We need to start thinking more in ‘concepts’ where we can explore as so many of the different connecting points that we can come across from our increasing open networks that can offer such a variety of trigger points. Today we screen these out as the brief is encouraged to be ‘tightly written’ or the time we have been given is ridiculously limited. If we could only open this up and use the open innovation principles more in ourselves being more receptive in thinking and possibility, we might see different innovations emerging that offer a more ‘transforming’ effect on our innovation activities..

If we could allow our minds to be open to possibilities that whole lot earlier, being less fixated, to explore richer possibilities that might be far more transformational, we might have less incremental moments. We lock in to ideas that ‘simply’ aligned to what we already do they ignore real innovation breakthroughs . We need to open up our thinking to these nascent concepts. Ones that show early signs of where there might be some ‘weak signals’ that should be picked up upon as offering promise if we work on them and make the different connections to make these transforming to our business.

We often allow our fixations, bias and the consequences to make it all intensive on the incremental, this huge bias on the ‘here and now’ for the necessary delivery within the existing time horizons. My very argument for seeing innovation across three horizons is this lack of breakthrough in products, in our thinking, that organizations need and eventually this leads to the innovation deficits that catches so many organizations unaware.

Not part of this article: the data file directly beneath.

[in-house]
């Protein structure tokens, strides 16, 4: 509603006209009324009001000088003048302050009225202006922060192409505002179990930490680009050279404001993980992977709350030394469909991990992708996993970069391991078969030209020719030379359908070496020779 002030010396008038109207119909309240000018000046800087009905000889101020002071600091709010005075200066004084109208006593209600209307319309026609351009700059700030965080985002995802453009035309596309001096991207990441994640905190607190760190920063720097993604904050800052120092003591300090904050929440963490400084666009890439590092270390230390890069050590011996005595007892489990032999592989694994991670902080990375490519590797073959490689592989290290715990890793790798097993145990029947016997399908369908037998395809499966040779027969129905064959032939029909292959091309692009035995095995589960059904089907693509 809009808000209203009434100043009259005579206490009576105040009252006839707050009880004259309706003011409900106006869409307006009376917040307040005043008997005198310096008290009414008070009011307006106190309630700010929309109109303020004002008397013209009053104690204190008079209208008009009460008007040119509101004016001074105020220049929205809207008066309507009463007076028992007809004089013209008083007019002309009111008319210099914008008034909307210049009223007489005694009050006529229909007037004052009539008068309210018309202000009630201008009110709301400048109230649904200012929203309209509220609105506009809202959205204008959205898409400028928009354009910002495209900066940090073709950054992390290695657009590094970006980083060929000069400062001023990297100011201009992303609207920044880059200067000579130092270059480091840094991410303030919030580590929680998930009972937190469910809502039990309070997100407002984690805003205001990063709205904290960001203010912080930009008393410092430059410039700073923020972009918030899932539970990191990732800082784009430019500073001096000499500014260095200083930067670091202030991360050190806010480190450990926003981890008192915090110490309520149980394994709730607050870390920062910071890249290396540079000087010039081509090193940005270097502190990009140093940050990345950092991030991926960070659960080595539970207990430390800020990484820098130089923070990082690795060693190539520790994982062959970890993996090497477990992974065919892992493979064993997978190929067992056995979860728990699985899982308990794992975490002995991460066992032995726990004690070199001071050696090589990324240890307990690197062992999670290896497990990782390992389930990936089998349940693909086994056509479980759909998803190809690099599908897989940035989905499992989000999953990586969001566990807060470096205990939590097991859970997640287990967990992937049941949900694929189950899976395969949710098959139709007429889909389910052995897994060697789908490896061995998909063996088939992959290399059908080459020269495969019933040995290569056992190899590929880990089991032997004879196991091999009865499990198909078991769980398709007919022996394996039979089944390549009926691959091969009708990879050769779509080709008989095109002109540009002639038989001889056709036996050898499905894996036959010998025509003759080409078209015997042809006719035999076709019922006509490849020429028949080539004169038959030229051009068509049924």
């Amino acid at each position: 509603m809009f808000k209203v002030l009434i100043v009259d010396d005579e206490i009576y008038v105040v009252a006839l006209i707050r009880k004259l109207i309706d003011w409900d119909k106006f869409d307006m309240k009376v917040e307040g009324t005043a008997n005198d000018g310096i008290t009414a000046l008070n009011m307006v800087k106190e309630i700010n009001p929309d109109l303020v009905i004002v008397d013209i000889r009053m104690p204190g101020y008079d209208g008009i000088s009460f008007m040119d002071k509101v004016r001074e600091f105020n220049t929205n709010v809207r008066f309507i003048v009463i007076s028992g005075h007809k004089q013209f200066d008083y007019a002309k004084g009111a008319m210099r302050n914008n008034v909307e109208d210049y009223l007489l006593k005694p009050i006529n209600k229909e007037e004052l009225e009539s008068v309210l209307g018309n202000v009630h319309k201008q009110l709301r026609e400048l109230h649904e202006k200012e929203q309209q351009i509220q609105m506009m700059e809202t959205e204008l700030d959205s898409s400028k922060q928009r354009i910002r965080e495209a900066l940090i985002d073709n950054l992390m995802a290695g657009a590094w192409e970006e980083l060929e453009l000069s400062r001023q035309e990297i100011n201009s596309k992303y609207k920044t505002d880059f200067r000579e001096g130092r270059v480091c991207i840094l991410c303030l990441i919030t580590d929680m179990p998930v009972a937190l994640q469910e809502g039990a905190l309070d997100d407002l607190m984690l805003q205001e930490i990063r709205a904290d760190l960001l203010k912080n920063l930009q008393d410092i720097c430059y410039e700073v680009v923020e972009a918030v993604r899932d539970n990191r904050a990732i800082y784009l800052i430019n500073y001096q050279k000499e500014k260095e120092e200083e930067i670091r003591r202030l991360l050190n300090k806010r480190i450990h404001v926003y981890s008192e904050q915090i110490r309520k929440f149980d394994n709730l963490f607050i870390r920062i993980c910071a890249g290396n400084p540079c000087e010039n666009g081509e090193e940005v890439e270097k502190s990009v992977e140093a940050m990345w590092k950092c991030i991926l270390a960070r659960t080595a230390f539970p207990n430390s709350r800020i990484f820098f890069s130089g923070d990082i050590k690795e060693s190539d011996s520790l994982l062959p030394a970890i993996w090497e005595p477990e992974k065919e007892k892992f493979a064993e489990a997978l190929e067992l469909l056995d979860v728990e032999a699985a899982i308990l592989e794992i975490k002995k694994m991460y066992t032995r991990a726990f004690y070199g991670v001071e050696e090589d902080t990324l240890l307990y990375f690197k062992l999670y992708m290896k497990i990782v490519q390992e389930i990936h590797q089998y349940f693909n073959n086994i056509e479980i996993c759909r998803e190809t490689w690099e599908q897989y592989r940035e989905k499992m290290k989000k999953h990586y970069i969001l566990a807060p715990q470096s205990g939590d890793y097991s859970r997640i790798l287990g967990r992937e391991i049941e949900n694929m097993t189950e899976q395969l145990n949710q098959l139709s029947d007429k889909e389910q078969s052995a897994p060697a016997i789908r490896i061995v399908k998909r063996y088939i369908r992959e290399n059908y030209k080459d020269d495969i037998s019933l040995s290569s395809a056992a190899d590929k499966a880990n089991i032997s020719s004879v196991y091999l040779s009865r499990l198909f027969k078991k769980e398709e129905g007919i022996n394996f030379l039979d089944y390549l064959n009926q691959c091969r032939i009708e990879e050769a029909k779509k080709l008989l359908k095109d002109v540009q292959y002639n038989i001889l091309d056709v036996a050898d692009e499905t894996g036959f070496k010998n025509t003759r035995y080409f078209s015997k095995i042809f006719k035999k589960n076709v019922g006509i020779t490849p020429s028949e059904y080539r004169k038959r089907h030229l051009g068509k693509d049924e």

We need to open our minds to possibilities

We need to challenge our cognitive bias far more. Hopefully in that less pressured early concept stage, to allow the ‘forming’ idea to ‘percolate’ before it enters the established and traditional innovation funnel. You know the one, that magical place, where it has to perform in jumping the hurdles, crossing the barriers that we have lovingly set up to make us more efficient and productive in our innovation processes. Sadly those that often give us even more self-inflicted wounds where logical fallacies take hold to win arguments.

Why do I suggest trying to make connections so early on, doesn’t that conflict with cognitive bias and that aspect of our need to make our necessary connections? So as to relate it to our experiences so that we can filter and judge it. No, because we do suffer from this ‘curse of knowledge’, the more we know, the more we make a personal judgement, that can often be so wrong or just outside our existing experiences.

How can we overcome cognitive bias? Tackling this differently.

We need to fight those very cognitive traps as the more it is like something we know the more we will shape it to this. That is the very reason we must open our minds, to allow a new fresh thinking to emerge into something more transformational, more new to the world and challenge our existing thinking.

I believe there are ways we can tackle these traps, solutions are actually all around us if we can make some new connections.

In my next post I’ll attempt to tackle some of my thoughts that might reduce our bias traps and allow us to get out of our innovation bunker in better ways.